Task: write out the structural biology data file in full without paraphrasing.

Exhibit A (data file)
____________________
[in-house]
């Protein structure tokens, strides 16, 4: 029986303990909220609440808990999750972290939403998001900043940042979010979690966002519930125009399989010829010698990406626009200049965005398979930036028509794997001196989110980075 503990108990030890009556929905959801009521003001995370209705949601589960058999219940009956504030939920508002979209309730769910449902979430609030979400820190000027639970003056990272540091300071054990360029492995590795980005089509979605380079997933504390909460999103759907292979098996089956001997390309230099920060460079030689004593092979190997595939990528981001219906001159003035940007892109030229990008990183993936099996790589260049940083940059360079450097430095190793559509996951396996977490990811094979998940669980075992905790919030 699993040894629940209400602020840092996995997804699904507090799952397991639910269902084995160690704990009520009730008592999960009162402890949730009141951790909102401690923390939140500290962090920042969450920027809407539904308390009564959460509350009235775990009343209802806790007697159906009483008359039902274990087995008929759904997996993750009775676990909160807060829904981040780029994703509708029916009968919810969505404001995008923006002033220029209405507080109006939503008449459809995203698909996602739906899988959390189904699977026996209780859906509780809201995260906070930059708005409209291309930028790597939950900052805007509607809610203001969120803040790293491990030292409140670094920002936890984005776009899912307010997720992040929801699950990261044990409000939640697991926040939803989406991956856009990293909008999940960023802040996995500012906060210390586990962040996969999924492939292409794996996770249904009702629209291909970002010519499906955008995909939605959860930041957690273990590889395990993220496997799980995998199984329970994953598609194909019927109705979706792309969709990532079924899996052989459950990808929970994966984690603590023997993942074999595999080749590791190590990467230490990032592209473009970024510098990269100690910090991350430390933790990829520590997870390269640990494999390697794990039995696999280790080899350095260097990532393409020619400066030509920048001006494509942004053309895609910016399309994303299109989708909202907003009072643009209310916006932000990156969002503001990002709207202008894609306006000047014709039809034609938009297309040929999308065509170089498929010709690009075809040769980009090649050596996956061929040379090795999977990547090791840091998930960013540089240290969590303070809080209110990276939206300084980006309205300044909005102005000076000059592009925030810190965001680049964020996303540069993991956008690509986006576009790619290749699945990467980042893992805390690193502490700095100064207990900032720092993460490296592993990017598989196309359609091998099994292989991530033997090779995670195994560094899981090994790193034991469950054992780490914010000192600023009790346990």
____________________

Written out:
[in-house]
């Protein structure tokens, strides 16, 4: 029986303990909220609440808990999750972290939403998001900043940042979010979690966002519930125009399989010829010698990406626009200049965005398979930036028509794997001196989110980075 503990108990030890009556929905959801009521003001995370209705949601589960058999219940009956504030939920508002979209309730769910449902979430609030979400820190000027639970003056990272540091300071054990360029492995590795980005089509979605380079997933504390909460999103759907292979098996089956001997390309230099920060460079030689004593092979190997595939990528981001219906001159003035940007892109030229990008990183993936099996790589260049940083940059360079450097430095190793559509996951396996977490990811094979998940669980075992905790919030 699993040894629940209400602020840092996995997804699904507090799952397991639910269902084995160690704990009520009730008592999960009162402890949730009141951790909102401690923390939140500290962090920042969450920027809407539904308390009564959460509350009235775990009343209802806790007697159906009483008359039902274990087995008929759904997996993750009775676990909160807060829904981040780029994703509708029916009968919810969505404001995008923006002033220029209405507080109006939503008449459809995203698909996602739906899988959390189904699977026996209780859906509780809201995260906070930059708005409209291309930028790597939950900052805007509607809610203001969120803040790293491990030292409140670094920002936890984005776009899912307010997720992040929801699950990261044990409000939640697991926040939803989406991956856009990293909008999940960023802040996995500012906060210390586990962040996969999924492939292409794996996770249904009702629209291909970002010519499906955008995909939605959860930041957690273990590889395990993220496997799980995998199984329970994953598609194909019927109705979706792309969709990532079924899996052989459950990808929970994966984690603590023997993942074999595999080749590791190590990467230490990032592209473009970024510098990269100690910090991350430390933790990829520590997870390269640990494999390697794990039995696999280790080899350095260097990532393409020619400066030509920048001006494509942004053309895609910016399309994303299109989708909202907003009072643009209310916006932000990156969002503001990002709207202008894609306006000047014709039809034609938009297309040929999308065509170089498929010709690009075809040769980009090649050596996956061929040379090795999977990547090791840091998930960013540089240290969590303070809080209110990276939206300084980006309205300044909005102005000076000059592009925030810190965001680049964020996303540069993991956008690509986006576009790619290749699945990467980042893992805390690193502490700095100064207990900032720092993460490296592993990017598989196309359609091998099994292989991530033997090779995670195994560094899981090994790193034991469950054992780490914010000192600023009790346990």